And on the radio...
On Wednesday night, John Faulkner launched Learning to be a Minister: Heroic Expectations, Practical Realities. I would've liked to attend, but was refused a pair, so had to make do with enjoying the text of his speech. John has given me permission to post it below.Add your reaction Share
A speech by Senator John Faulkner
At the launch of Learning to be a Minister: Heroic Expectations, Practical Realities
By Anne Tiernan and Pat Weller
27 October 2010
First of all let me thank Anne Tiernan and Pat Weller for inviting me to launch Learning to be a Minister: Heroic Expectations, Practical Realities.
I have, of course, wondered why they invited me. But I saw the answer when I got to the end of the book. They have been thoughtful enough to include a short Epilogue: When the Music Stops - which I have read with particular interest!
“Learning to be a Minister”, is, in its exquisite (or perhaps excruciating) timing, a poignant book. Michelle Grattan’s suggestion - that given the potential for a change of government in 2007 the focus should be on how a new ministry learns and adapts to the responsibilities of governing - was a good one.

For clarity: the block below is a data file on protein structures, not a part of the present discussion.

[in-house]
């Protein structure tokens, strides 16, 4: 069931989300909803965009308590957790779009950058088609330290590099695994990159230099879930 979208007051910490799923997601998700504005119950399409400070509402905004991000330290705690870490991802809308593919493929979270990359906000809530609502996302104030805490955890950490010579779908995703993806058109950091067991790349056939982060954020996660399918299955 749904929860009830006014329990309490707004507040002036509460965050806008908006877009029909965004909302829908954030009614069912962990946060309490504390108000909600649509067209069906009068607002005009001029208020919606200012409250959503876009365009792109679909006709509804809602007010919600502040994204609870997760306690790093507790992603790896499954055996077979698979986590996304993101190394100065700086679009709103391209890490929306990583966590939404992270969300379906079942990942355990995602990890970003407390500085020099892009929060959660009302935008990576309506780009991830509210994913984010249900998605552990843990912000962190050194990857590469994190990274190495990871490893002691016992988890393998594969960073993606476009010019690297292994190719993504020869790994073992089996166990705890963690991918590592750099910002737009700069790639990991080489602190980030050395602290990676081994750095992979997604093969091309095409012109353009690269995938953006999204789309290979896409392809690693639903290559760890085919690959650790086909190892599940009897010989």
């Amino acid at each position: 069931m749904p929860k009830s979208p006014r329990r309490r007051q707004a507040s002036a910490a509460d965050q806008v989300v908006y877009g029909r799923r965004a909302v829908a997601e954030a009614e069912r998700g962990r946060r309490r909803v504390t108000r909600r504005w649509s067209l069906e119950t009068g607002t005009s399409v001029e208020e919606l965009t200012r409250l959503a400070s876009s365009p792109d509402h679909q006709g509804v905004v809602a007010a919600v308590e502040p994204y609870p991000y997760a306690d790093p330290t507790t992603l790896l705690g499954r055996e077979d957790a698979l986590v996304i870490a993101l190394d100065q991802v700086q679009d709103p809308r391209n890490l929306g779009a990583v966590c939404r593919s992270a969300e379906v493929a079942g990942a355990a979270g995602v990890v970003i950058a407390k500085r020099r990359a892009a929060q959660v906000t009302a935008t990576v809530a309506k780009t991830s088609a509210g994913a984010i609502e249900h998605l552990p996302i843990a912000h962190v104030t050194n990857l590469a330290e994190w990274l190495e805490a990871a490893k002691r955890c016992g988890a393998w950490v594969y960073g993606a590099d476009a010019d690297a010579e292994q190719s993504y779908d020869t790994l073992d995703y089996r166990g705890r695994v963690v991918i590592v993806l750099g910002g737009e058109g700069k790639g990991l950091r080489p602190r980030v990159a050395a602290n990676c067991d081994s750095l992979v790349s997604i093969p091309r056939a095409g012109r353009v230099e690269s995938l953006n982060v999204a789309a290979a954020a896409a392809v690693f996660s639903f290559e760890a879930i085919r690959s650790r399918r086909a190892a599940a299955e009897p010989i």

The Preface describing the ‘lively throng at Government House, Canberra on 3 December 2007’ catches the zeitgeist well, and Anne and Pat’s interviews undertaken for the book in 2008/9 and the commentary based on them reflect that mood – a time that now, in October 2010, seems far more than just 2 years and 10 months ago.
But the change of Government – a comparatively rare event in Australian politics – has assisted the authors explore the job of a minister; what they do; how they get there; and how they learn to manage the huge and diverse range of responsibilities that accrue to Ministers under the Westminster model.
This book is thorough and serious, drawing on interviews with 19 members of the Rudd Ministry, 10 former Howard ministers, 16 departmental secretaries and 10 senior ministerial staffers, and on the literature of academics and practitioners.